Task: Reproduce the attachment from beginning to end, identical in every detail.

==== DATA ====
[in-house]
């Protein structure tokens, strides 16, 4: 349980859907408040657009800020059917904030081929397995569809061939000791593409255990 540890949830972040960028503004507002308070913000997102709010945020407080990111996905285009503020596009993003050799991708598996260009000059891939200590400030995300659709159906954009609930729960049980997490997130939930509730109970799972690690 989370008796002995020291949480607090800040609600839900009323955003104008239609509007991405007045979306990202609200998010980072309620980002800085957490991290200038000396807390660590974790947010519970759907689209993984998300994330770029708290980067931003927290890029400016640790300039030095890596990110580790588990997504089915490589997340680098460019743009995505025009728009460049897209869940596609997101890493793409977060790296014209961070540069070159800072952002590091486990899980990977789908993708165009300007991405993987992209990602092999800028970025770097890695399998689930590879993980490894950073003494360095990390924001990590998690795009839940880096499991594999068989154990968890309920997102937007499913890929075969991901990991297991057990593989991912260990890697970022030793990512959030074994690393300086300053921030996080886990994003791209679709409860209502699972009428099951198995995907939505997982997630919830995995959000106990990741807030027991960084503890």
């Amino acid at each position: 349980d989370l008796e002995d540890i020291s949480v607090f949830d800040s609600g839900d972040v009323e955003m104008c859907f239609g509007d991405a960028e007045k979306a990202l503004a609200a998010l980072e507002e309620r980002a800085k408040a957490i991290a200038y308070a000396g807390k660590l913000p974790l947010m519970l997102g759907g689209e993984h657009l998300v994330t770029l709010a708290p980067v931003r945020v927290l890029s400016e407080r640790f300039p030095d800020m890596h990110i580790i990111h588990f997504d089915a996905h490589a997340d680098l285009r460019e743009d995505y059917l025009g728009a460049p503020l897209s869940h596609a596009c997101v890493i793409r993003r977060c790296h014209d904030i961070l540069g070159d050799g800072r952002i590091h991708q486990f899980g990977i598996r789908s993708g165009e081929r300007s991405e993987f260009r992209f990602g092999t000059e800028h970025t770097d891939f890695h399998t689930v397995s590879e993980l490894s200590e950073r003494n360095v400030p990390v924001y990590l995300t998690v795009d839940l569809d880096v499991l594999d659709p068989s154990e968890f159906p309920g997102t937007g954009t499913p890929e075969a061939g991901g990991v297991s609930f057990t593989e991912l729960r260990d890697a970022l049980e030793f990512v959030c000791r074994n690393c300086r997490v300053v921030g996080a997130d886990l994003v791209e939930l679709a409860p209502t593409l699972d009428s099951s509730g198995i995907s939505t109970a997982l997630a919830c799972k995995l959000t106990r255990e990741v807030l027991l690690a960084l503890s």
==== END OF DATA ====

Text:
[in-house]
């Protein structure tokens, strides 16, 4: 349980859907408040657009800020059917904030081929397995569809061939000791593409255990 540890949830972040960028503004507002308070913000997102709010945020407080990111996905285009503020596009993003050799991708598996260009000059891939200590400030995300659709159906954009609930729960049980997490997130939930509730109970799972690690 989370008796002995020291949480607090800040609600839900009323955003104008239609509007991405007045979306990202609200998010980072309620980002800085957490991290200038000396807390660590974790947010519970759907689209993984998300994330770029708290980067931003927290890029400016640790300039030095890596990110580790588990997504089915490589997340680098460019743009995505025009728009460049897209869940596609997101890493793409977060790296014209961070540069070159800072952002590091486990899980990977789908993708165009300007991405993987992209990602092999800028970025770097890695399998689930590879993980490894950073003494360095990390924001990590998690795009839940880096499991594999068989154990968890309920997102937007499913890929075969991901990991297991057990593989991912260990890697970022030793990512959030074994690393300086300053921030996080886990994003791209679709409860209502699972009428099951198995995907939505997982997630919830995995959000106990990741807030027991960084503890």
């Amino acid at each position: 349980d989370l008796e002995d540890i020291s949480v607090f949830d800040s609600g839900d972040v009323e955003m104008c859907f239609g509007d991405a960028e007045k979306a990202l503004a609200a998010l980072e507002e309620r980002a800085k408040a957490i991290a200038y308070a000396g807390k660590l913000p974790l947010m519970l997102g759907g689209e993984h657009l998300v994330t770029l709010a708290p980067v931003r945020v927290l890029s400016e407080r640790f300039p030095d800020m890596h990110i580790i990111h588990f997504d089915a996905h490589a997340d680098l285009r460019e743009d995505y059917l025009g728009a460049p503020l897209s869940h596609a596009c997101v890493i793409r993003r977060c790296h014209d904030i961070l540069g070159d050799g800072r952002i590091h991708q486990f899980g990977i598996r789908s993708g165009e081929r300007s991405e993987f260009r992209f990602g092999t000059e800028h970025t770097d891939f890695h399998t689930v397995s590879e993980l490894s200590e950073r003494n360095v400030p990390v924001y990590l995300t998690v795009d839940l569809d880096v499991l594999d659709p068989s154990e968890f159906p309920g997102t937007g954009t499913p890929e075969a061939g991901g990991v297991s609930f057990t593989e991912l729960r260990d890697a970022l049980e030793f990512v959030c000791r074994n690393c300086r997490v300053v921030g996080a997130d886990l994003v791209e939930l679709a409860p209502t593409l699972d009428s099951s509730g198995i995907s939505t109970a997982l997630a919830c799972k995995l959000t106990r255990e990741v807030l027991l690690a960084l503890s």